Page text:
Camping with kids - the ultimate guide!
I have fond memories of camping as a child - in our little trailer tent, walking to the on-site shop to get some sweeties and exploring the great outdoors.
Cut to me age 19, with my (future) husband and I looking for a cheap way to holiday together, squeezed into a two man tent on the South Coast on a blisteringly hot weekend. We didn't have any furniture, just a lamp and bedding, but we were hooked!
We didn't even have any furniture... but we were hooked!
When I had children of my own I couldn't wait to share our camping holidays with them. We are now 12 years down the line and camp at least three times a year as a family of five.
Honestly, there has been a lot of trial and error. We've had some disasters; two weeks rain pitched next to a flooding river was particularly tough. But those nights where we watched the sunset, toasted marshmallows over a fire, or heard owls whilst snuggling under covers, made it so worthwhile.
Camping with kids can seem daunting to the novice camper and even to seasoned campers it can be hard work. But we've had the benefit of camping as a couple, then a family of three, then four, then five, so it wasn't all at once for us, and we've learned quite a few things over the years.
If you want to give camping a try (and I highly recommend it!) it pays to start small, have a taster session and see how you get on. Book a couple of nights glamping or in a wooden pod.
If you liked your taster and have bought a tent, here are some of my tips for those who are new to camping with kids.
Take things slow
Remember to take your time - everything takes at least twice as long to do when camping - so from pitching the tent to getting dressed, allow plenty of time and try not to do too much at once, it will only lead to frustration.
There is no such thing as bad weather only bad clothes
This philosophy that we apply to outdoor play goes for camping too. Although I would argue that the two weeks of torrential rain in the Lake District was bad weather, thankfully we had our wet weather gear with us and lots of games to play in the tent!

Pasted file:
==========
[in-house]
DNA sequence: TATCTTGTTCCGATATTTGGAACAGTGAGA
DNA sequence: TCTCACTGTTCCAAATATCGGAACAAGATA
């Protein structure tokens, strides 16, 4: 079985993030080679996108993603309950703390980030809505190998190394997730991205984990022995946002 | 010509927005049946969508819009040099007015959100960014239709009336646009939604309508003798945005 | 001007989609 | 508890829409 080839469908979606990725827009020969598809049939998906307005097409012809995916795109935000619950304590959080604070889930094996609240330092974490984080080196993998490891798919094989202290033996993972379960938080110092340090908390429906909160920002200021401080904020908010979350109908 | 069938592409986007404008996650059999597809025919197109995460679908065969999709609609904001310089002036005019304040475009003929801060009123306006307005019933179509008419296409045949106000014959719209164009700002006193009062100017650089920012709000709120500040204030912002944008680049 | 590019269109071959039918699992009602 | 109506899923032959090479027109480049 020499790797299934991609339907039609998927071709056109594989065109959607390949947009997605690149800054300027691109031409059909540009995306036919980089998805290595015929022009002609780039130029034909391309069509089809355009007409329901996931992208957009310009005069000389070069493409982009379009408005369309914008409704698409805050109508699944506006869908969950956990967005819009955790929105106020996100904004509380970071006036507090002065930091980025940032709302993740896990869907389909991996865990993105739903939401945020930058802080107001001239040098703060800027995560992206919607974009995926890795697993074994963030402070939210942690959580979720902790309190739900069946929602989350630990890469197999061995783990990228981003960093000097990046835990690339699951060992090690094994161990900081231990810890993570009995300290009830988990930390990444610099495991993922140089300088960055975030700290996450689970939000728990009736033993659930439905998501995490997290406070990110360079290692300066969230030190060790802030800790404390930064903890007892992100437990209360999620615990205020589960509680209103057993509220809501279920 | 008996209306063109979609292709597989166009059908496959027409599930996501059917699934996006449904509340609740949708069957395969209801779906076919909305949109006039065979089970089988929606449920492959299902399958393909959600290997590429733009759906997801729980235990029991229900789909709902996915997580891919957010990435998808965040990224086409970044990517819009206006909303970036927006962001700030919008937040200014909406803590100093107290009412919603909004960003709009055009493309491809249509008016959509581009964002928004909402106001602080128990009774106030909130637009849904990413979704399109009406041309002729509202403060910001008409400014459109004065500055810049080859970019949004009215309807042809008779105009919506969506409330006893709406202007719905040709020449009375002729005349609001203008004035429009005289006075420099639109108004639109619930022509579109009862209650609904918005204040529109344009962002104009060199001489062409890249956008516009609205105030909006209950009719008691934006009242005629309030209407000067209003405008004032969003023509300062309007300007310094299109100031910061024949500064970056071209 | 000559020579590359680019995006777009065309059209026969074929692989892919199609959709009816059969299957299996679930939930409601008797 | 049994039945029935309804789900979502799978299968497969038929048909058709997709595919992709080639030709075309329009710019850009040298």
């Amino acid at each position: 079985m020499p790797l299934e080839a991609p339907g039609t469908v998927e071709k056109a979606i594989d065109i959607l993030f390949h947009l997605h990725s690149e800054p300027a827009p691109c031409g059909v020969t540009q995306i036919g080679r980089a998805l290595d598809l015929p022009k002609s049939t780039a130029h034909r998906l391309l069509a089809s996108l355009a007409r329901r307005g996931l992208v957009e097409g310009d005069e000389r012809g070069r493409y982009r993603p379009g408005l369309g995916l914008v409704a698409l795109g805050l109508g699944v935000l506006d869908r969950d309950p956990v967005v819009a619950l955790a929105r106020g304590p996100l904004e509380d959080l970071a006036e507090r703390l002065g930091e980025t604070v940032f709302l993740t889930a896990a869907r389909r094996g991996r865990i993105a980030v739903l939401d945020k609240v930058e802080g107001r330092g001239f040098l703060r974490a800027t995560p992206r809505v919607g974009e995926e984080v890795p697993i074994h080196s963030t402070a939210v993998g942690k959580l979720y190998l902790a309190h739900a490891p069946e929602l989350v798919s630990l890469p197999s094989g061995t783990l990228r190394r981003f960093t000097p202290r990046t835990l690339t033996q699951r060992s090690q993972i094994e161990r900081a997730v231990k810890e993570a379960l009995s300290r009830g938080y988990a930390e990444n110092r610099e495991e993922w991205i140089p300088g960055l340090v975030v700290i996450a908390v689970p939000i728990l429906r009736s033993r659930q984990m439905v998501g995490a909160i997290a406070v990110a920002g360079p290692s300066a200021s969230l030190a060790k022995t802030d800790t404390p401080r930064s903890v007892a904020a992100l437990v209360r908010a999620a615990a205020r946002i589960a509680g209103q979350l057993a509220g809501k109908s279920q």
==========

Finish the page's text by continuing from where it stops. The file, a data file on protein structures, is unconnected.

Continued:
Planning is key
Lists are essential! I have one permanently set up on my phone so we always bring the right things. And Really Useful boxes come into their own - we have a separate one for kitchen items, general items and bedding. It means that when we camp we can just chuck these in the car, along with with some clothes and food and we're ready to roll.
Be flexible with sleeping arrangements
Bedtimes and routines go out of the window, you have been warned! Our kids often end up going to bed when we do. You may need to give your littlest ones a nap in the day to catch up on sleep. You may also find your previously independent toddler in bed with you instead of their own. Embrace whatever works to give everyone a good nights sleep; it's easy enough to get back into the routine when you're home.
If the weather isn't the best, you will have to forget the perfect campfire and marshmallow-toasting, but snuggling together under a blanket and telling jokes is still a lovely way to spend your time. Maybe you've travelled further afield and want to explore but no-one got much sleep the night before. Be prepared to ditch plans and just chill on site instead.
Fresh air makes children hungry! Prepare a tub of 'help yourself' snacks in advance and keep somewhere accessible but out of reach of babies. We includes snacks such as yoghurt-coated raisins, fruit strings, popcorn, mini breadsticks and flavoured rice crackers. I try to avoid too much sugar so they don't get silly, and chocolate can be a mess to clean up so I tend to save that for treats away from the tent.
More top tips:
Keep a close eye on the weather forecast and plan accordingly - if torrential rain is on the cards, you may want to pack up early.
Micro fibre / fleece blankets won't get damp like cotton or wool blankets and are perfect for snuggling under.
Pack light but remember the layers for the evening and warm PJs for the night, it can get surprisingly cold in the UK even in Summer.
Shower with your little ones in the evening to avoid the morning crowds and help you all relax before bedtime.
Avoid the cheap camping pan sets; it's much better to take one decent sized pan than scrub food stuck to several cheap ones.
Carrier bags from food shops are handy for temporary bins, packing up dirty/wet clothes and a quick pack-up at the end.
Pop some printable activities and mini pencils in a large ziploc for instant entertainment when you're pitching - my Camping Activity Book is perfect for this as it's full of activities as well as some fun recipes for after dark.
Want to know what to pack? See my top suggestions for camping with kids.